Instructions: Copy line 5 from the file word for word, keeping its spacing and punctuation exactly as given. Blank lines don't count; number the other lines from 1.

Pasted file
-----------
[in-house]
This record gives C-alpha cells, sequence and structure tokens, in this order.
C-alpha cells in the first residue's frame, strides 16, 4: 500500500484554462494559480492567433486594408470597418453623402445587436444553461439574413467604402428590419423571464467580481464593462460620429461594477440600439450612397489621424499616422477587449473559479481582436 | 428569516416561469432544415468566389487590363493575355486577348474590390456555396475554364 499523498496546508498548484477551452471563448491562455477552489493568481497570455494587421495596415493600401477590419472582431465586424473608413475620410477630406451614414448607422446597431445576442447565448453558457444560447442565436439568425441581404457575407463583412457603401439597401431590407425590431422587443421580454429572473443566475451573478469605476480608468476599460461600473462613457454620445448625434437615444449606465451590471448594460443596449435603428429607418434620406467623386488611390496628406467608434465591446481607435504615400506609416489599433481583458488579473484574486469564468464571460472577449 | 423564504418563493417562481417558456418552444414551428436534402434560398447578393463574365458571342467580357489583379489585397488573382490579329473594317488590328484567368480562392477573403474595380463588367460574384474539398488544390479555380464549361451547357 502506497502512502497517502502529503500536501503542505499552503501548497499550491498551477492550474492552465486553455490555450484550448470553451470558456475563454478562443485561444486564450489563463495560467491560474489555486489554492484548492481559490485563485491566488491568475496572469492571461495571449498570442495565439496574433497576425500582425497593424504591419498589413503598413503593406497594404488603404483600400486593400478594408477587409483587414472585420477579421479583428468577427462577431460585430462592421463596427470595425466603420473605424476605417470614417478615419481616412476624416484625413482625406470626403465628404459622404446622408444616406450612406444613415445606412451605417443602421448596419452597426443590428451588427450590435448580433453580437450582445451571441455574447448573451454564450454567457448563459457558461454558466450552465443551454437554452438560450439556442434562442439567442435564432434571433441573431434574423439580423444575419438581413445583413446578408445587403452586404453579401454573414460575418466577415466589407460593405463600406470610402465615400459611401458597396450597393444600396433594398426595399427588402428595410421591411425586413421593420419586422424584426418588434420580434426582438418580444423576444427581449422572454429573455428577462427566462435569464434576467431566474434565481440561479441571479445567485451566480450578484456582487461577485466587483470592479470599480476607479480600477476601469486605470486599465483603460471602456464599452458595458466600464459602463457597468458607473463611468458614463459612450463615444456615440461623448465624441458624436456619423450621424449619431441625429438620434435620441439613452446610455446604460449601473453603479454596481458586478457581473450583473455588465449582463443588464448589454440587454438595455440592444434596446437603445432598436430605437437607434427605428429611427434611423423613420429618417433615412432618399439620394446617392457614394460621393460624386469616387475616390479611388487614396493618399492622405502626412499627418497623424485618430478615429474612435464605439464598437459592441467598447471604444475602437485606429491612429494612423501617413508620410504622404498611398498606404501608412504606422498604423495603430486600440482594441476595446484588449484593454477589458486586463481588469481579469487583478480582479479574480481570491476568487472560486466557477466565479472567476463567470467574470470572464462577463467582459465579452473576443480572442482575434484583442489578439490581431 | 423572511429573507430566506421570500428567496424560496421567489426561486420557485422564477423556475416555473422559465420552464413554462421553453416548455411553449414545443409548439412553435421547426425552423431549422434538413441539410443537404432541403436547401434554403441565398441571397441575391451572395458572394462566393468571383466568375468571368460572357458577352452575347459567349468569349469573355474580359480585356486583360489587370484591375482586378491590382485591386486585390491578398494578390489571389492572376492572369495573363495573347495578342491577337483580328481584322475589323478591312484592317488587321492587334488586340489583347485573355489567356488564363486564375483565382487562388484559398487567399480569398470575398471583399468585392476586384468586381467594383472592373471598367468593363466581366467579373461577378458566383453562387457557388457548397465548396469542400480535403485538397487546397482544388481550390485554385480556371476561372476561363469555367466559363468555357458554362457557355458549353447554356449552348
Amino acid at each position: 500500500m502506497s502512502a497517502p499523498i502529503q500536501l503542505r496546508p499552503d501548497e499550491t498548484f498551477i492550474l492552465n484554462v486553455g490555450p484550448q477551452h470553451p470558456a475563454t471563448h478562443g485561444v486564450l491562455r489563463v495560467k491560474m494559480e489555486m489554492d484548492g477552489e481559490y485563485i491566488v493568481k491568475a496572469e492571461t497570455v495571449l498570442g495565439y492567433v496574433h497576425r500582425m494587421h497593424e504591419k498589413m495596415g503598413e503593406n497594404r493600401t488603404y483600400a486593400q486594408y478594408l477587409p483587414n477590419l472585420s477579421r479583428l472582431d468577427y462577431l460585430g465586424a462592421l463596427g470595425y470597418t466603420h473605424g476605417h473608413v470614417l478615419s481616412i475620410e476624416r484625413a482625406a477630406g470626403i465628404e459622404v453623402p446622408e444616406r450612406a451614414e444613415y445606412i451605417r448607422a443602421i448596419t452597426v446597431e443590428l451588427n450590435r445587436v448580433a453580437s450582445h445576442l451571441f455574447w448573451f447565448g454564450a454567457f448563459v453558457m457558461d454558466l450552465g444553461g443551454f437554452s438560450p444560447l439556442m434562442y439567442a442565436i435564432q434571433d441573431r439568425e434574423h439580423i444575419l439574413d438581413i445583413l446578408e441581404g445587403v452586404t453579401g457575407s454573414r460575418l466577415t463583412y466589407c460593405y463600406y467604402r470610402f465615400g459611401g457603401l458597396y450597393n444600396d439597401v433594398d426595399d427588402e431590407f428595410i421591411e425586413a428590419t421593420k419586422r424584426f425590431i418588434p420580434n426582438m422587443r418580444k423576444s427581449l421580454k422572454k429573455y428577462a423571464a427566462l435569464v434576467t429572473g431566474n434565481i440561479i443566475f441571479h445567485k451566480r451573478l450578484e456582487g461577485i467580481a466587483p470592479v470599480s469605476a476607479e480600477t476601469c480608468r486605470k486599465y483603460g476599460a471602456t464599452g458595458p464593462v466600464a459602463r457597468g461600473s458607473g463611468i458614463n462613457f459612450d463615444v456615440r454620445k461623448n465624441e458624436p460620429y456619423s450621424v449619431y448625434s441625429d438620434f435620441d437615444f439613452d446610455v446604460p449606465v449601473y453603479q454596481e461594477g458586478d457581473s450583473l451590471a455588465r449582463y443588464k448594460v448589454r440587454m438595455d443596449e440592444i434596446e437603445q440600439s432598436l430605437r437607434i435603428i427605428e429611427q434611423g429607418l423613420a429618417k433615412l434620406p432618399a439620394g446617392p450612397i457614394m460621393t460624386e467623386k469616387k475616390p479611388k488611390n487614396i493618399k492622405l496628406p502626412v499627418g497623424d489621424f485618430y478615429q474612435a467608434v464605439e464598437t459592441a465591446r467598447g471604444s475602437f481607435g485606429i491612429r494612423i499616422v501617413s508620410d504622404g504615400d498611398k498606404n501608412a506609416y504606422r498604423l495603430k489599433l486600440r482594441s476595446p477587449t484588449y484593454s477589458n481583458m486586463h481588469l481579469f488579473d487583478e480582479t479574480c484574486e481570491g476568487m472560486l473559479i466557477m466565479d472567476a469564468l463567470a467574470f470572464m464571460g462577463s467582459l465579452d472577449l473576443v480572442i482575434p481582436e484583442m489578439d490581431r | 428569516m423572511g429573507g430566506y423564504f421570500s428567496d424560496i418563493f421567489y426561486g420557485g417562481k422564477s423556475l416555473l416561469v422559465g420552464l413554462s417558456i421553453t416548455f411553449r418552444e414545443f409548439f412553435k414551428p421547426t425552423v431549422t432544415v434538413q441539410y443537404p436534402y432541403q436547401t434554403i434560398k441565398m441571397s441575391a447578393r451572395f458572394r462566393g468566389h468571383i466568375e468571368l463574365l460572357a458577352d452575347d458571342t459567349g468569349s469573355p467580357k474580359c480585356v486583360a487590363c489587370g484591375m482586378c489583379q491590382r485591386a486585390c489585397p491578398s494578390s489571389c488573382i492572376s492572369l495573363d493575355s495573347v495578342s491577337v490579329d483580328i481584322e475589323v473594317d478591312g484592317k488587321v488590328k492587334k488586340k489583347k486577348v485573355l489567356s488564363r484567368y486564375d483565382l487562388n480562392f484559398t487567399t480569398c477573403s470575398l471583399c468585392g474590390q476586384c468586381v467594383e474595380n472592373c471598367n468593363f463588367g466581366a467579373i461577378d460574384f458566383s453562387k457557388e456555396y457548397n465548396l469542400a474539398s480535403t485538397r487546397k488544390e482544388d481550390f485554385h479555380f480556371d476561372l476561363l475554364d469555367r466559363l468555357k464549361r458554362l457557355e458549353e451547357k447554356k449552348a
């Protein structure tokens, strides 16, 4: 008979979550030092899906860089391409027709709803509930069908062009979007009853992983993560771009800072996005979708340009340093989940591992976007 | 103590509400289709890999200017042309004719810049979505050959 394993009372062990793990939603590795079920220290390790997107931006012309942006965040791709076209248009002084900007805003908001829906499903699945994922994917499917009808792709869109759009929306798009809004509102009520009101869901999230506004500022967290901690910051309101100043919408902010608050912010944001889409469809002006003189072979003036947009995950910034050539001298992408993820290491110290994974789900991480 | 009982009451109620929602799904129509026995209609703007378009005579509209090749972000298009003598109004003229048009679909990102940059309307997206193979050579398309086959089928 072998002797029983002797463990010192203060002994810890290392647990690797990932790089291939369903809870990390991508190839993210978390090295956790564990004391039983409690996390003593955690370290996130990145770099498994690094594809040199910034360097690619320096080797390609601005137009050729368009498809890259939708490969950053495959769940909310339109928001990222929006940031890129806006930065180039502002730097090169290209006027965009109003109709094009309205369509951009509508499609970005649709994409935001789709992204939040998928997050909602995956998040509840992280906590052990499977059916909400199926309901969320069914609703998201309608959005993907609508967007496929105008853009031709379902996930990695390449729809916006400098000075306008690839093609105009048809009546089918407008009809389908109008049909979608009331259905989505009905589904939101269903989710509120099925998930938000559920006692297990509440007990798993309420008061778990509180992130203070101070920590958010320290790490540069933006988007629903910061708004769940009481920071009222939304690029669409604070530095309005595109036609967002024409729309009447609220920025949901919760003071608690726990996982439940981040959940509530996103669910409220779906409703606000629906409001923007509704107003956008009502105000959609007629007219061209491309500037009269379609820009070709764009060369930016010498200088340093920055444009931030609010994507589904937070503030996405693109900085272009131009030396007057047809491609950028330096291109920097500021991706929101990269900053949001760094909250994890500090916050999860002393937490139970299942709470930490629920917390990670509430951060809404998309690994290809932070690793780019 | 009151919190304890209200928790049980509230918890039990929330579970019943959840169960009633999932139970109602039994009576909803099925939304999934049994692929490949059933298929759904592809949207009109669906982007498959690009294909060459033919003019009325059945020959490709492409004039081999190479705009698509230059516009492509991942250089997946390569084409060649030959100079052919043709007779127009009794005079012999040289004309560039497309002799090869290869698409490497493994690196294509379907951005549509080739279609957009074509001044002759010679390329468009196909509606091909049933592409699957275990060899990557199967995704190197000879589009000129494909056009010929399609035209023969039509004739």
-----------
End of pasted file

């Protein structure tokens, strides 16, 4: 008979979550030092899906860089391409027709709803509930069908062009979007009853992983993560771009800072996005979708340009340093989940591992976007 | 103590509400289709890999200017042309004719810049979505050959 394993009372062990793990939603590795079920220290390790997107931006012309942006965040791709076209248009002084900007805003908001829906499903699945994922994917499917009808792709869109759009929306798009809004509102009520009101869901999230506004500022967290901690910051309101100043919408902010608050912010944001889409469809002006003189072979003036947009995950910034050539001298992408993820290491110290994974789900991480 | 009982009451109620929602799904129509026995209609703007378009005579509209090749972000298009003598109004003229048009679909990102940059309307997206193979050579398309086959089928 072998002797029983002797463990010192203060002994810890290392647990690797990932790089291939369903809870990390991508190839993210978390090295956790564990004391039983409690996390003593955690370290996130990145770099498994690094594809040199910034360097690619320096080797390609601005137009050729368009498809890259939708490969950053495959769940909310339109928001990222929006940031890129806006930065180039502002730097090169290209006027965009109003109709094009309205369509951009509508499609970005649709994409935001789709992204939040998928997050909602995956998040509840992280906590052990499977059916909400199926309901969320069914609703998201309608959005993907609508967007496929105008853009031709379902996930990695390449729809916006400098000075306008690839093609105009048809009546089918407008009809389908109008049909979608009331259905989505009905589904939101269903989710509120099925998930938000559920006692297990509440007990798993309420008061778990509180992130203070101070920590958010320290790490540069933006988007629903910061708004769940009481920071009222939304690029669409604070530095309005595109036609967002024409729309009447609220920025949901919760003071608690726990996982439940981040959940509530996103669910409220779906409703606000629906409001923007509704107003956008009502105000959609007629007219061209491309500037009269379609820009070709764009060369930016010498200088340093920055444009931030609010994507589904937070503030996405693109900085272009131009030396007057047809491609950028330096291109920097500021991706929101990269900053949001760094909250994890500090916050999860002393937490139970299942709470930490629920917390990670509430951060809404998309690994290809932070690793780019 | 009151919190304890209200928790049980509230918890039990929330579970019943959840169960009633999932139970109602039994009576909803099925939304999934049994692929490949059933298929759904592809949207009109669906982007498959690009294909060459033919003019009325059945020959490709492409004039081999190479705009698509230059516009492509991942250089997946390569084409060649030959100079052919043709007779127009009794005079012999040289004309560039497309002799090869290869698409490497493994690196294509379907951005549509080739279609957009074509001044002759010679390329468009196909509606091909049933592409699957275990060899990557199967995704190197000879589009000129494909056009010929399609035209023969039509004739």